An an-ha Moment

Post Date: January 8, 2023
Author: Ric Cross

 

Reading I: Isaiah 60:1-6
Responsorial Psalm: 72:1-2, 7-8, 10-11, 12-13
Reading II: Ephesians 3:2-3a, 5-6
Gospel: Matthew 2:1-12

 

A dictionary definition of the word “Epiphany” would be something like: “A usually sudden manifestation or perception of the essential nature or meaning of something.” What we might call an “ah ha moment.” From our Christian perspective, Epiphany refers to the manifestation of Jesus as the Jewish Messiah, the Son of God, and the Savior of the world.  

There are three events in the life of Jesus that constitute the Epiphany: The Baptism of the Lord in the Jordan River where the voice of God announced from the heavens: “This is my beloved Son; with you I am well pleased” (Mt 3:17), the Wedding Feast at Cana where Jesus performed his first public miracle (Jn 2:1-11); and the adoration of the magi from the East (Mt 2:1-12). Our celebration this Sunday centers on the visit of the magi.

The magi were representatives of a pagan religion who came to Jerusalem from the East, following the messianic light of the Star of David, seeking to pay homage to the one they recognized as the newborn King of the Jews.  

There is a lot going on in our gospel account of the visit of the magi. First of all, who are the magi? Biblical commentaries describe the magi as a Persian (modern-day Iran) priestly class of astrologers who were thought to have more than human knowledge; in other words, they were “wise men.” Secondly, as astrologers, it seems likely that they would have been familiar with the stars, but why would they follow a particular star? Many ancients believed that when a king was born, a new star would appear, so the magi were following what they believed to be a new star, and that belief can be traced back to the “Star Prophecy” of Numbers 24:17 if you care to look it up. The “Star Prophecy” proclaims a great king that will arise in Israel. It doesn’t necessarily prophesy an astrological event such as a new star but coupled with the belief that a new star will arise with the birth of a great king, we have the magi following that new star. In addition, the gifts the magi presented are also significant. Gold indicates kingship, that Jesus is King of the world. Frankincense, as incense, relates to priesthood, that Jesus is our high priest before God. Myrrh was a burial ointment that indicates the suffering and death that Jesus would undergo for our salvation.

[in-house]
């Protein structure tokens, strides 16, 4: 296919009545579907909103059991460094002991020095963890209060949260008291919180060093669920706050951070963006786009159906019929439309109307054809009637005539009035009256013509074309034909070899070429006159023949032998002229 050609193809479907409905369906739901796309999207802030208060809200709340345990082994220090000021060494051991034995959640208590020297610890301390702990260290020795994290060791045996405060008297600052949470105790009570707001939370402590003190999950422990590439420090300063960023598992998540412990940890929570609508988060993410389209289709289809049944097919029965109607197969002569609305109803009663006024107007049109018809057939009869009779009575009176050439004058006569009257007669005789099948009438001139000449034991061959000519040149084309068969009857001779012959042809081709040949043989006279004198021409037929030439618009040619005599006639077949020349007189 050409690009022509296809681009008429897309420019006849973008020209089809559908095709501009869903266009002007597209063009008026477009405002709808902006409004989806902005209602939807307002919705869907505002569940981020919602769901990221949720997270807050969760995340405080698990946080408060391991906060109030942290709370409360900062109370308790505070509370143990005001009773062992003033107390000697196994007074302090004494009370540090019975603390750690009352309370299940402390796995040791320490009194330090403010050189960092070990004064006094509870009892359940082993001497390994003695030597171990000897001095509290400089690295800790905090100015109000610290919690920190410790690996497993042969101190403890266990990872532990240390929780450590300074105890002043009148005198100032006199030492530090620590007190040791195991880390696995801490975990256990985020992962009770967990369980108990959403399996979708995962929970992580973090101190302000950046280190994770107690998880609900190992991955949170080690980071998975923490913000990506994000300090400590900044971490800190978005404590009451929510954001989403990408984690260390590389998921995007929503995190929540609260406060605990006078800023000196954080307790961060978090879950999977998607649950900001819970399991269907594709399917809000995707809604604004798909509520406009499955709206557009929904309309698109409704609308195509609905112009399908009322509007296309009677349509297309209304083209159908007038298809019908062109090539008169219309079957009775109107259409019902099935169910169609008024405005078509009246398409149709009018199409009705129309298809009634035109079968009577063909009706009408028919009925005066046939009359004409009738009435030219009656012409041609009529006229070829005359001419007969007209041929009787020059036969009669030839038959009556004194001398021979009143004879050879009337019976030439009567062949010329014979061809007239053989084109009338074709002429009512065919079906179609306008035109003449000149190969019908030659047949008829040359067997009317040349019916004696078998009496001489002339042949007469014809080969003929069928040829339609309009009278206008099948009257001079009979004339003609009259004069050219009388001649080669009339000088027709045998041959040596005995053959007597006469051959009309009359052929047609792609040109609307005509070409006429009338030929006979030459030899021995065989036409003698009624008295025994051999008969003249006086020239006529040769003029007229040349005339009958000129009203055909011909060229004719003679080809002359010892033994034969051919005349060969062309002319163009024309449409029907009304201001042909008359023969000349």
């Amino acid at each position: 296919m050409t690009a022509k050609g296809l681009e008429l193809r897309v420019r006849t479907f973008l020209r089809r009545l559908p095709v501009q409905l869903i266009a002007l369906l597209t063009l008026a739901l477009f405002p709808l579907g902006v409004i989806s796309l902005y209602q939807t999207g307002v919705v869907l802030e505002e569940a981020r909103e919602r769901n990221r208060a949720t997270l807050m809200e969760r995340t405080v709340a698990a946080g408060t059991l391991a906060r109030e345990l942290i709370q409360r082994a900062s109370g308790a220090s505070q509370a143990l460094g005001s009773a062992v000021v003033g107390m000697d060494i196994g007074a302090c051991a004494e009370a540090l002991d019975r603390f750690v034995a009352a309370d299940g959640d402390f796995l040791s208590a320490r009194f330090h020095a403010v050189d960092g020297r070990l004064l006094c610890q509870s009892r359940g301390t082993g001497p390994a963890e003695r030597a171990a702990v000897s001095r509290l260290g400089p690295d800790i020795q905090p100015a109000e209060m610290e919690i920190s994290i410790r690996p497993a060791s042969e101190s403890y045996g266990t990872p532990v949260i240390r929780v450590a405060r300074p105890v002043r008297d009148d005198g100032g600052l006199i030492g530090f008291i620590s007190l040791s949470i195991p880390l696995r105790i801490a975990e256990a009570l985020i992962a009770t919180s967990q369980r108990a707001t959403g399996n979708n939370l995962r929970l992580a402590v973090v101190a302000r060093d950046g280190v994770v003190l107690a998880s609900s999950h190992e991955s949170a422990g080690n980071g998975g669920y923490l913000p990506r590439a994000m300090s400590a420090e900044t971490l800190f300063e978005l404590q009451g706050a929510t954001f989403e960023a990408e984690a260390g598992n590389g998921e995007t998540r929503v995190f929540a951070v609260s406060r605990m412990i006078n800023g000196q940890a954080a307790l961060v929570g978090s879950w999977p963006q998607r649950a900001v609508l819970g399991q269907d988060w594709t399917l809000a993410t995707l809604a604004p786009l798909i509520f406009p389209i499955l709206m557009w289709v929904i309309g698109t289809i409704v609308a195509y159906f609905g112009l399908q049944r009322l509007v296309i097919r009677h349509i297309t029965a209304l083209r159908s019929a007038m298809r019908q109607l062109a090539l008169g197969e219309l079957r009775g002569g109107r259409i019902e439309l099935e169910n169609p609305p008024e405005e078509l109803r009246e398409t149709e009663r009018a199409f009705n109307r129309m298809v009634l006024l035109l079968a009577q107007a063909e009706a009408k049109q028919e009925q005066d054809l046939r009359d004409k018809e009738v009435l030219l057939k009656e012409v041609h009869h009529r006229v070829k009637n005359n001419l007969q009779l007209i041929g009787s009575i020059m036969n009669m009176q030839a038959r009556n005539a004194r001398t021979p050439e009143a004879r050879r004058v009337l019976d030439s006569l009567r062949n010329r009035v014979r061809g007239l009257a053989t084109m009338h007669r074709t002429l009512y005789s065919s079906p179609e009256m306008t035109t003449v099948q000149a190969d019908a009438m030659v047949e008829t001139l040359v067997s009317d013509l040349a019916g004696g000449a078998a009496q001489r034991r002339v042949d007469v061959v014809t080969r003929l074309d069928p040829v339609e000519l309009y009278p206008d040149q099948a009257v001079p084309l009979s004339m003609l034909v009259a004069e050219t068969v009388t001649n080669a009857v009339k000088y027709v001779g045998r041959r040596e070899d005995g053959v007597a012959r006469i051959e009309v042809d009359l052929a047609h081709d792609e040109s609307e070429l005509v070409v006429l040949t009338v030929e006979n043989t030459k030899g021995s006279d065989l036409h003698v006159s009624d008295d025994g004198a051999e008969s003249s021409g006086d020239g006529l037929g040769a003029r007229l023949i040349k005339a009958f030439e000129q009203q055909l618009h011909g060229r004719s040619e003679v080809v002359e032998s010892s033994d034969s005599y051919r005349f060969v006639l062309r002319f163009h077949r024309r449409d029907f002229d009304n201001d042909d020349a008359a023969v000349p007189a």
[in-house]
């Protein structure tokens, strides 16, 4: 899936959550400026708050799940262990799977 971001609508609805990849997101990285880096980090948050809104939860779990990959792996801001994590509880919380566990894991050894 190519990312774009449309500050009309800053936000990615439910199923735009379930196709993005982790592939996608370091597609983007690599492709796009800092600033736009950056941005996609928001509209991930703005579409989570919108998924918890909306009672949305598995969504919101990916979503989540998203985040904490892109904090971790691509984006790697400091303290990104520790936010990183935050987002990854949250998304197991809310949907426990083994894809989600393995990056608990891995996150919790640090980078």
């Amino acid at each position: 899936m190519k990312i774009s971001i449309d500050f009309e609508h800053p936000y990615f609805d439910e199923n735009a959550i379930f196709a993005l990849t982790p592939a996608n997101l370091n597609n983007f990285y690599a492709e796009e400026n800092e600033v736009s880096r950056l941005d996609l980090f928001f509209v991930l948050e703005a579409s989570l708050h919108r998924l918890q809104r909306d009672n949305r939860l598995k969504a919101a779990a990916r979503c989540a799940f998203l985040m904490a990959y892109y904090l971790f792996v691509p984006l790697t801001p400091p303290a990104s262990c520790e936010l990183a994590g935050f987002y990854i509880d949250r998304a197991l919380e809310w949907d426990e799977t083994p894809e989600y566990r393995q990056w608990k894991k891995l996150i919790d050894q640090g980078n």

The significance of this event is that the magi are Gentiles, but they seek in Israel the Christ Child whom they recognize will be not only King of Israel but the King of the nations, the King of the Gentiles as well. The church sees these magi as the first fruits of the Gentile nations who will eventually welcome the news of salvation through the Incarnation and through the gospel that proclaims that salvation. It means that Gentiles will discover and worship Jesus as the Son of God and Savior of the World, but they will do so by receiving from the Jewish religion the messianic promise found in the Jewish Old Testament.

Our first reading from chapter 60 of Isaiah is an example of that Old Testament prophecy. Bearing in mind that this portion of Isaiah would have been written approximately 500 years before the time of Christ, it prophesies that the glory of the Lord will shine from Jerusalem and that “nations shall walk by your light.” Whenever we come across the word “nations” in the Old Testament, it references Gentiles as the Old Testament sees only two kinds of people in the world; there are the Jews, and there is everyone else, and everyone else is a Gentile. So, this passage prophesies that the Gentiles will walk in the light that emanates from the Jews, and those Gentiles will come bearing gold and frankincense and will proclaim the praises of the Lord. Therefore, the theme of our first reading is that salvation will come from Israel but will not be restricted to Israel; it will be open to all nations. The golden thread that ties Isaiah 60 to our gospel is the Gentile magi who came to worship the Lord bearing gifts.  

Notice how the theme is carried on in our Responsorial Psalm: “Lord, every nation on earth will adore you.” And by St. Paul in our second reading: “That the Gentiles are coheirs, members of the same body, and copartners in the promise in Christ Jesus through the gospel.”  

Our gospel passage is Matthew’s account of the “Visit of the Magi,” but it, too, contains some of that Old Testament prophecy. When Herod asked his chief priests and scribes where the Messiah was to be born, they answered by quoting Micah 5:1: “And you, Bethlehem, land of Judah,….. since from you shall come a ruler.” If Herod had paid attention to the prophecies of the Old Testament, he would have understood that the Messiah would not come to rule an earthly kingdom. He would come for the salvation of the world and to rule over the heavenly kingdom of God on earth (the church), where justice and peace prevail. Had Herod understood, he would have rejoiced rather than being greatly troubled.  

This is what we hope and pray for every day; that Christ will return and establish that just and peaceful kingdom. Whether that kingdom will be on earth or in that state of existence we refer to as heaven, or if it will happen in our lifetime remains to be seen, but the justice and peace it represents is that which we pray for and what we are assured of through the scriptures and the 2000-year history of the teachings of the church.

Author: Ric Cross

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